24 People Share The Heartbreaking Reason Why They Stayed In An Abusive Relationship

Chao Yan
Chao Yan

With every minute that passes, approximately 20 people in the United States are the victim of physical abuse by a partner they are intimate with. And that’s not including emotional or verbal abuse, which is just as damaging. Sometimes abuse is hard to recognize, especially for individuals who are invested in a relationship, committed to a partner, or going through something profoundly emotional with that person. These statistics are staggering, but they don’t tell the whole story. MentalHelp.Net surveyed 571 people who stayed in an abusive relationship, asking them the hardest, most painful question: “Why did you stay?” These are some of their stories.

Why did you stay?

1. “My wife has some issues with depression. When she is in one of her moods she will say and do things that are so cruel. But it’s not her, it’s the illness. I still love her with all my heart.”

2. “I didn’t want to lose my partner.”

3. “I stayed because we have a son and I do love her despite all of her faults.”

4. “I felt something bad will happen if I left cause he has told me that.”

5. “Because I love my spouse. My feelings of being uncomfortable were short lived and a normal fear that can occur.”

6. “Well, having been married for 10 years, feeling fearful happens sometimes. Doesn’t mean you should end a marriage over it.”

7. “Because although things have been uncomfortable and abusive at times, we have grown as people and learned how to treat each other better over time.”

8. “Half the time they are the greatest partner I’ve ever had (humorous, supportive, compassionate, understanding), and other times they are so emotionally damaging that I utterly hate myself. I feel like I have more in common with my current partner, than I ever have had before, and I’m afraid of losing that.”

9. “When you really like a person sometimes you put aside the bad and only see the good. Like the saying goes, Love is blind. You are blind sometimes or refuse to believe your feelings that really matter.”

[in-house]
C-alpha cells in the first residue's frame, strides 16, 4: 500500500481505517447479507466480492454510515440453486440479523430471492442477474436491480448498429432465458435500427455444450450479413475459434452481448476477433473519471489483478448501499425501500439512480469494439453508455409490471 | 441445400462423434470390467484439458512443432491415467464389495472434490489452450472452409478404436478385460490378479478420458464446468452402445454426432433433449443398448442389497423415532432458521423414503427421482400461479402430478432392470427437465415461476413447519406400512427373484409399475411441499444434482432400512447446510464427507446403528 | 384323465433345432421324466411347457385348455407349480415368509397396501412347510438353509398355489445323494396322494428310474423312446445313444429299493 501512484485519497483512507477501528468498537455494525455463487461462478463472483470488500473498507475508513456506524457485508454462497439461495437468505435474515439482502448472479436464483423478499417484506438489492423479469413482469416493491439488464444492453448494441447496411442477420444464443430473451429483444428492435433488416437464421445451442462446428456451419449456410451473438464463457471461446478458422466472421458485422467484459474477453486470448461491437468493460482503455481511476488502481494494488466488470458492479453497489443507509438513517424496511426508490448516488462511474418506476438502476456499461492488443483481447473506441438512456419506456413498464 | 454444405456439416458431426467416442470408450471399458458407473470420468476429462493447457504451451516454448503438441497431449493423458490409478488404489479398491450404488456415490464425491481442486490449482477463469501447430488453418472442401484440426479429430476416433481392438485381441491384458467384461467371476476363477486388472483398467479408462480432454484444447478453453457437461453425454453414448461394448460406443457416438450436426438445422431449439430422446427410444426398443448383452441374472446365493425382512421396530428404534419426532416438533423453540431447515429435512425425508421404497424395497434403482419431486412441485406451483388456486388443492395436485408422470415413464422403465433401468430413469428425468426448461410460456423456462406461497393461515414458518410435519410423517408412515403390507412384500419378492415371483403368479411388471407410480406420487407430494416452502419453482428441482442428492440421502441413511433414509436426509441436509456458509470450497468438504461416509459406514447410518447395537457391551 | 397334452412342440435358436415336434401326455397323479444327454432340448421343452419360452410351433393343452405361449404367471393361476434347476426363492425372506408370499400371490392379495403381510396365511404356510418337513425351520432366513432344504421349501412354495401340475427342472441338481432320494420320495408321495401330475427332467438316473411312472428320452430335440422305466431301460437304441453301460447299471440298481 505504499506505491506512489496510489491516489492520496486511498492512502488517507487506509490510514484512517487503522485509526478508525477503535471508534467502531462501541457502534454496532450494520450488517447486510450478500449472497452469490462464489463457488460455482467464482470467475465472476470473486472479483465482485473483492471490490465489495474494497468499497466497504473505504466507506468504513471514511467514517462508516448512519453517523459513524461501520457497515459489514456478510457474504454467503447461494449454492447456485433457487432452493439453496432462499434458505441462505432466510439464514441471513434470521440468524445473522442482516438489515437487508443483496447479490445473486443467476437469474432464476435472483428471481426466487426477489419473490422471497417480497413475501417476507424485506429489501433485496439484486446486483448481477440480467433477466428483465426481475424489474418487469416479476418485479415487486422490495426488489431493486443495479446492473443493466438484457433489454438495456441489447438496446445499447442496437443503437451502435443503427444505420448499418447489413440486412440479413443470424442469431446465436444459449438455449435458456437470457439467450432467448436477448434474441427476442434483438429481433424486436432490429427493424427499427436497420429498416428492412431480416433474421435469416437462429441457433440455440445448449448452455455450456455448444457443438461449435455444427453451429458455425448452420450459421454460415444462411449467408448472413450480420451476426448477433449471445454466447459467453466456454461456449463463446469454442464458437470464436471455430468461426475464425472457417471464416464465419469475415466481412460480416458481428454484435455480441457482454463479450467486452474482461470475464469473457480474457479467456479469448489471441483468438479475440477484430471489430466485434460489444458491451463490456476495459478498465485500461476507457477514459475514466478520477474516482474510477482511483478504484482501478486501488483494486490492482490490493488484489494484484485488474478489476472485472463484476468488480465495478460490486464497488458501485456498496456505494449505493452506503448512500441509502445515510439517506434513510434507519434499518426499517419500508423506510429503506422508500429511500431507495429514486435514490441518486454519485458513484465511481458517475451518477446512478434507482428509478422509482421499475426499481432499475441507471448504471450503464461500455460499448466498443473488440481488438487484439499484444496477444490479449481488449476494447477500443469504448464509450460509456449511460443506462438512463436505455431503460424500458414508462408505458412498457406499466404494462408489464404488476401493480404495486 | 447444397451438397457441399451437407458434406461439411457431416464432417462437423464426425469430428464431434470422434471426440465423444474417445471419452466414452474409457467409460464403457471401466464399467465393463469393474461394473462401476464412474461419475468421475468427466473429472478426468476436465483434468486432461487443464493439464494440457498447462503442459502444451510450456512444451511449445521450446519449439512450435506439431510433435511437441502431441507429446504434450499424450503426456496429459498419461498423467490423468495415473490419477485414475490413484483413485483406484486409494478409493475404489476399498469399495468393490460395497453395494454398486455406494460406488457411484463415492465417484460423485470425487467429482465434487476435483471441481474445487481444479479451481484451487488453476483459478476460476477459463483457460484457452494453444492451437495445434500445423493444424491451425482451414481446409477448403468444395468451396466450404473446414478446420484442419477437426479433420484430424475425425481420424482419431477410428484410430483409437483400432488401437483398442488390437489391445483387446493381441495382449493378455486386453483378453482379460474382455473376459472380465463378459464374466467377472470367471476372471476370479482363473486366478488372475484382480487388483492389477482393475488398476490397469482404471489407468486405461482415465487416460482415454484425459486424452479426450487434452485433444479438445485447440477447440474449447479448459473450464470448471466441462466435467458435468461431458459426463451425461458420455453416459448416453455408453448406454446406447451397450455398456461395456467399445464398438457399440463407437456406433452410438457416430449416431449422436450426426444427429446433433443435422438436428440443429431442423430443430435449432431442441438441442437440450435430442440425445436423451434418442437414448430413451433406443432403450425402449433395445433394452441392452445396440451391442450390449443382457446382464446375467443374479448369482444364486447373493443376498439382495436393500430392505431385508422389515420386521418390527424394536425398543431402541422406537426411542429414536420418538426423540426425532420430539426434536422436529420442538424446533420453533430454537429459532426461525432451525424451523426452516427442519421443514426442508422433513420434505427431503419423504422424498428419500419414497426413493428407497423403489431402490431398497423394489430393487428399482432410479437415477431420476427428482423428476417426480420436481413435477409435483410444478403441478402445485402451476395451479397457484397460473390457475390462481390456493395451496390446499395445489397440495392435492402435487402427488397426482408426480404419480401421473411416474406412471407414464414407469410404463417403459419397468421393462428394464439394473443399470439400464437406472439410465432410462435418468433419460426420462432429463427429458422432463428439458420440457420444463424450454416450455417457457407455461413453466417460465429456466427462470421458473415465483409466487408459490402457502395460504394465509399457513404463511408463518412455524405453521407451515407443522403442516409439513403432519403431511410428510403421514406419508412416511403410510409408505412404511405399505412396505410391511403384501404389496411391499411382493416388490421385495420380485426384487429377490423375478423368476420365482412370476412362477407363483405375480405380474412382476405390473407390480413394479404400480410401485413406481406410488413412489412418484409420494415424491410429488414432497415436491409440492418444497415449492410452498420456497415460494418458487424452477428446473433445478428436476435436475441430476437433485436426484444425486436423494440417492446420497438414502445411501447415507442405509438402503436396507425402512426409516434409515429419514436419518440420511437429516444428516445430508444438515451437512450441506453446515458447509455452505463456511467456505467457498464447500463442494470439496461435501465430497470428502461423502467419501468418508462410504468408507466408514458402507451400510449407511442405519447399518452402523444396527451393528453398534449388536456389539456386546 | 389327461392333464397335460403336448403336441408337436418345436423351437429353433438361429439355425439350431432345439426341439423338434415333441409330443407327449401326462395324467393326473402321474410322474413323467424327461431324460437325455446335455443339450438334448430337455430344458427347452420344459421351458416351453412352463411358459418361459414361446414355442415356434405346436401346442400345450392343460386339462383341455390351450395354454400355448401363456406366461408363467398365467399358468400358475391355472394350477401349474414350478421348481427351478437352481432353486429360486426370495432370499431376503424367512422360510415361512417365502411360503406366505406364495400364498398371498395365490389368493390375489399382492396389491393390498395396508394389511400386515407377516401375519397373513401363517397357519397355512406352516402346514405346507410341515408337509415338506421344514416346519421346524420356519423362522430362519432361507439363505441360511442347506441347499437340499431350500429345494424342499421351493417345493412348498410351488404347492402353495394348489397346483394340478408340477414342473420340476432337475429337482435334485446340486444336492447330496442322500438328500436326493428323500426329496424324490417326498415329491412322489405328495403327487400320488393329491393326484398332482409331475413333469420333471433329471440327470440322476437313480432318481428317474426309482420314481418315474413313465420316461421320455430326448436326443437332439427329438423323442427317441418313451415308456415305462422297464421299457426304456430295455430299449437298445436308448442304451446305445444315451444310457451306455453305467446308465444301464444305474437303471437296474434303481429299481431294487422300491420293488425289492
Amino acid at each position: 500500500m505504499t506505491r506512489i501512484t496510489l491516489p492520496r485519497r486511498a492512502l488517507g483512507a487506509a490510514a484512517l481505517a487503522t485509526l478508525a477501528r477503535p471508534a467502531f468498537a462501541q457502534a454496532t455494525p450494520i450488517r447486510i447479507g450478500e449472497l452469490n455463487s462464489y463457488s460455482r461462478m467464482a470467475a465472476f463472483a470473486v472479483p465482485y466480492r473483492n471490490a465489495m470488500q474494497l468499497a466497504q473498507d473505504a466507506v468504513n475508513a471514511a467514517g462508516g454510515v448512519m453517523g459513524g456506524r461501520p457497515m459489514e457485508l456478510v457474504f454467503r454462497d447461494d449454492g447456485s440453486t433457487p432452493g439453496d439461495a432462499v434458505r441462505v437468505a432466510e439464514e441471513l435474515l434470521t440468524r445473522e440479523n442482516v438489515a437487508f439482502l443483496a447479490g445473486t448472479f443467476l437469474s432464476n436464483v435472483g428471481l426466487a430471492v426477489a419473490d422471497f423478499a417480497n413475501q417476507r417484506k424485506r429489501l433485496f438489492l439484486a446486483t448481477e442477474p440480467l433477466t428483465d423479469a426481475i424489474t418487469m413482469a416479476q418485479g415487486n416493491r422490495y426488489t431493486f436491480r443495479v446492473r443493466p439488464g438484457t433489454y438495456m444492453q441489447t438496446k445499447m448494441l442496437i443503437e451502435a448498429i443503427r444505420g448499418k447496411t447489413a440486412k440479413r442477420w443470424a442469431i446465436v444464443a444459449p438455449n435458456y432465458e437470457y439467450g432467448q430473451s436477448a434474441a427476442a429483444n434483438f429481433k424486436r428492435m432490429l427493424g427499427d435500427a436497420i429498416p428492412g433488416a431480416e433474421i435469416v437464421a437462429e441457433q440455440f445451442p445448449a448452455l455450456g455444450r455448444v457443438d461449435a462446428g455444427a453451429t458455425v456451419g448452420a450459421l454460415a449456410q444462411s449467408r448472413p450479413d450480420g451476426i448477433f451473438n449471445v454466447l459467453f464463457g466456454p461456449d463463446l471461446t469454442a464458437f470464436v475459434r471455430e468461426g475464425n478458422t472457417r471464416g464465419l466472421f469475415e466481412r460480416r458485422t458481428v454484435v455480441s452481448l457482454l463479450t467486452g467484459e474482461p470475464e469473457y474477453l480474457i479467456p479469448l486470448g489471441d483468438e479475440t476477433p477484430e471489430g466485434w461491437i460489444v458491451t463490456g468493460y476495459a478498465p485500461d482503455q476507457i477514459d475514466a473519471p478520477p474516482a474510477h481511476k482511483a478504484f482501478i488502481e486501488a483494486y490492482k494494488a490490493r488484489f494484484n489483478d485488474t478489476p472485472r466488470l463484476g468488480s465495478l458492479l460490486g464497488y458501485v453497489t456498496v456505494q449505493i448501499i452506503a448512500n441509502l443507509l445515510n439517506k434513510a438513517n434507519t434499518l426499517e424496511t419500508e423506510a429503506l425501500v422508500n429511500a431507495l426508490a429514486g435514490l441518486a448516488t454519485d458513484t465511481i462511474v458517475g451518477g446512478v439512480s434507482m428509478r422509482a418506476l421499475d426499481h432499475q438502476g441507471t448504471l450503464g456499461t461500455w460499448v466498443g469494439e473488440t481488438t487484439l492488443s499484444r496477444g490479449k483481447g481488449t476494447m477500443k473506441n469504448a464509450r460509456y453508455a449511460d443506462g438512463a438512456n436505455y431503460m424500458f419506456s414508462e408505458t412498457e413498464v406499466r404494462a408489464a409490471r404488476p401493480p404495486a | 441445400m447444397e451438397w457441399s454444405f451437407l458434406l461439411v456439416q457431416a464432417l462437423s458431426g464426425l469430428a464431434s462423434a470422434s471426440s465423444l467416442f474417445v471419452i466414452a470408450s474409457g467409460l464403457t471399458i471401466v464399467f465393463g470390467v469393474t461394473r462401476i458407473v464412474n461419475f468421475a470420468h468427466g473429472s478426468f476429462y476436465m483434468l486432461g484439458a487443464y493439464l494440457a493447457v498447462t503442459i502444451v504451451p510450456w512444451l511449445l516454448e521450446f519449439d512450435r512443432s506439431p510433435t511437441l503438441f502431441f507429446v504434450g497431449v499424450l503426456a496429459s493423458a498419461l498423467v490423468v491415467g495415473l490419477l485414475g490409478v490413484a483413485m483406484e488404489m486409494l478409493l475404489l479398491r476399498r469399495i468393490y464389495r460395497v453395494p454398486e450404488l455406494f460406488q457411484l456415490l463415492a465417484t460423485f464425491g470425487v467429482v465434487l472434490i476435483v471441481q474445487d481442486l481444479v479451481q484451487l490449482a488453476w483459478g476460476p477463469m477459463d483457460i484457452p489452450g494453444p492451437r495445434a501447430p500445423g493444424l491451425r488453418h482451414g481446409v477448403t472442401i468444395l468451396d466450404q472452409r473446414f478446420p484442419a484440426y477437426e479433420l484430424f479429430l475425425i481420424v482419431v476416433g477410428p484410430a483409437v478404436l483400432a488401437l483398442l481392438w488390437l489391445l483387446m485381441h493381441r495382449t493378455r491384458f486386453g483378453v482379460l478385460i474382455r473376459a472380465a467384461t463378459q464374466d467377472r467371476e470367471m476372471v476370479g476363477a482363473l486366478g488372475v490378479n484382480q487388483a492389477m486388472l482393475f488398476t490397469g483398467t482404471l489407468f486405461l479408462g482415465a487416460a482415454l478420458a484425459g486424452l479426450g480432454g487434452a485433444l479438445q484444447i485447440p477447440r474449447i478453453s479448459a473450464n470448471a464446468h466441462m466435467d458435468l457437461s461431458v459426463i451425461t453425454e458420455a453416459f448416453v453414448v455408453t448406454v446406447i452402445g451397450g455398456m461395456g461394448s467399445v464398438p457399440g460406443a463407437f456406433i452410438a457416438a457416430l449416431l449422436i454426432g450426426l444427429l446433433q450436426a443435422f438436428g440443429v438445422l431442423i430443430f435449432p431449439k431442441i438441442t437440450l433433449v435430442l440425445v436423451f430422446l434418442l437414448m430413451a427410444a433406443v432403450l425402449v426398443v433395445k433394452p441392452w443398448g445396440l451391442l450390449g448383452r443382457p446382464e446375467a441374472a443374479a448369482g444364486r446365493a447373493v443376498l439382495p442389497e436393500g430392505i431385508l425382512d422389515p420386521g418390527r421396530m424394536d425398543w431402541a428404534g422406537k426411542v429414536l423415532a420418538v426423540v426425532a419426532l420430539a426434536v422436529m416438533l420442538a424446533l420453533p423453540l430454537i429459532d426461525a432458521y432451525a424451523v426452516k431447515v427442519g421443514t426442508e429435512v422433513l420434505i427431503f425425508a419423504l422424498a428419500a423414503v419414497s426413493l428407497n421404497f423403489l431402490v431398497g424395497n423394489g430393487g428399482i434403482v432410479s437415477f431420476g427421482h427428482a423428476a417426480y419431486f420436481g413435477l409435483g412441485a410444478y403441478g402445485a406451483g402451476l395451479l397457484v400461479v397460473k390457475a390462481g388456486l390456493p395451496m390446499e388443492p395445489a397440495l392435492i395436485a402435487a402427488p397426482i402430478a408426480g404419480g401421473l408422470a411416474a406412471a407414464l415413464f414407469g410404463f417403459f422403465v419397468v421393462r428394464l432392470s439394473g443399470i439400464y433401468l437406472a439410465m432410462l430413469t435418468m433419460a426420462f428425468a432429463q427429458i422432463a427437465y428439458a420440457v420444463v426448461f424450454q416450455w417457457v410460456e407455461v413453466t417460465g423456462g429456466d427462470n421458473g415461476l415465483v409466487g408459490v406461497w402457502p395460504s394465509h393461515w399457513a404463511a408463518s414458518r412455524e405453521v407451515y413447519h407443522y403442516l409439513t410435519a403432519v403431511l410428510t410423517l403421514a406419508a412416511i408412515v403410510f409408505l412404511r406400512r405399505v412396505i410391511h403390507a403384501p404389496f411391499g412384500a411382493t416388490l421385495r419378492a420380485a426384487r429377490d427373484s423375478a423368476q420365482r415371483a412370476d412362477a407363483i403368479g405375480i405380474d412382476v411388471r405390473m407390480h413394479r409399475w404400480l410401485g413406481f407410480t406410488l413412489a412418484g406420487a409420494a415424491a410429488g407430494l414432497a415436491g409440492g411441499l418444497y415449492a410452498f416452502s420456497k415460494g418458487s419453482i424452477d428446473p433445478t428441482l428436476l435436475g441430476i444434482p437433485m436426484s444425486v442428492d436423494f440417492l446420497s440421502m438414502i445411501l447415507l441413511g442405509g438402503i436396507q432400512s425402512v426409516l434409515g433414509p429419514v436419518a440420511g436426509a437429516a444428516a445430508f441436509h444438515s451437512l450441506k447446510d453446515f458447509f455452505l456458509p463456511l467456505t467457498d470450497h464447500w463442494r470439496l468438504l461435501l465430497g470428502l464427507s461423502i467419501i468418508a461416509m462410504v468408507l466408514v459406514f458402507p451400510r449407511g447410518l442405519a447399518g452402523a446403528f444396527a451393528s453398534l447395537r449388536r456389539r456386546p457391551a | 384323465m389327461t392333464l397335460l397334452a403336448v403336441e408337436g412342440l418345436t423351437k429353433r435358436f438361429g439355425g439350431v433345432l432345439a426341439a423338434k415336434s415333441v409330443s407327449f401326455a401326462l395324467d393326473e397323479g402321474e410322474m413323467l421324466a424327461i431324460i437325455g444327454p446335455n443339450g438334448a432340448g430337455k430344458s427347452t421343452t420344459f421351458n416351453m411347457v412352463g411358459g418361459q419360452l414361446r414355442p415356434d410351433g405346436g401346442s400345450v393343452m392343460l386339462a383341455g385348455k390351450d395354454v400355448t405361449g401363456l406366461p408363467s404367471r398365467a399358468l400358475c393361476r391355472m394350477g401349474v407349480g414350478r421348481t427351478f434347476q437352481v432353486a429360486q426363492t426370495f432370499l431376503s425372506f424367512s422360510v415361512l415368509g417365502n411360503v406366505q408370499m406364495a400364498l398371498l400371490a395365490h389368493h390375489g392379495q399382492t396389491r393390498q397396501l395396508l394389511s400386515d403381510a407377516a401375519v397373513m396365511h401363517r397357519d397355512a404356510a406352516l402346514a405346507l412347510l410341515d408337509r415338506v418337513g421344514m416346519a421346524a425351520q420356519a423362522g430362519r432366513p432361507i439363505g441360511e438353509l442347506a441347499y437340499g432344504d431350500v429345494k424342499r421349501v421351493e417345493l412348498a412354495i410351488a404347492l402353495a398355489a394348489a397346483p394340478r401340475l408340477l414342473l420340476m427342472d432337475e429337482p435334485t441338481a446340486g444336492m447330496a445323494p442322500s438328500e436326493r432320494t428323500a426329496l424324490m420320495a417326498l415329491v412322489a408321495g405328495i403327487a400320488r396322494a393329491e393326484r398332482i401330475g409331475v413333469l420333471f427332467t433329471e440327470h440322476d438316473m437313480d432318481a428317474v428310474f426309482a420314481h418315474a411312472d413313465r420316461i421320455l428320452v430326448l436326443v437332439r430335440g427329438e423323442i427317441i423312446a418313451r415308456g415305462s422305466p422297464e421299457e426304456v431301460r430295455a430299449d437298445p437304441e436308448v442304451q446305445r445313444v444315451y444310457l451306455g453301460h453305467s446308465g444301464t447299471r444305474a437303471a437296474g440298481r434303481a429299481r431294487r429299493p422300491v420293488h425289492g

10. “To be quite honest, I don’t know. Maybe because when things are at their best, it is better than any relationship I have ever been in.”

11. “I’m planning to break up, I just haven’t bridged that step yet. I’ve tried and felt I needed to get to a point where it would be less painful first”

12. “I was very young, and foolish. most of the relationship patterns and dynamics that had been modeled to me as a child were abusive. I was also abused as a child, so I guess it just seemed…normal.”

13. “I felt as though there was nothing better out there for me and I was told that nobody would ever love me the way that he did.”

14. “We had children and a family and I loved him. And, like a fool, I always believed him when he said it would never happen again.”

15. “I was being manipulated—that’s the only reason I stayed. I was depressed and vulnerable at the time I met them, and they took advantage of that.”

16. “I wasn’t in a financial position to leave on my own.”

17. “I had low self-esteem. I depended on my boyfriend for validation and feeling special. I didn’t want to give up the comfort of having a partner. And I didn’t have the strength to speak up for myself enough.”

18. “I felt that I needed to give his person a chance.”

19. “Fear of being alone. Fear of starting over in a new relationship. Fear of the consequences from my boyfriend at the time.”

20. “Because I didn’t know what a good relationship was supposed to look like and I didn’t know that the red flags were red flags. I was so desperate to have someone love me.”

21. “In my mind, I thought the fact that there was abuse in the relationship meant that my significant other was only showing me that he cared. It’s strange how easily a significant other can brainwash someone into believing such a tale.”

22. “I fell in love with this man, and married him. It was a shock when he started acting abusive. It took me a while to process the fact that he was abusive. I felt numb.”

23. “That’s a really hard question to answer. I have a hard time letting go of people even if it’s not in my best interest to stay with them or be in any type of relationship with them. And our relationship had a lot of ups as well as downs and I tended to hope that we could regain what we had lost instead of realizing how bad the relationship had been for a long time.”

24. “I thought I could somehow fix things, that there was something I could do to help her.” Thought Catalog Logo Mark

Marisa is a writer, poet, & editor. She is the author of Somewhere On A Highway, a poetry collection on self-discovery, growth, love, loss and the challenges of becoming.

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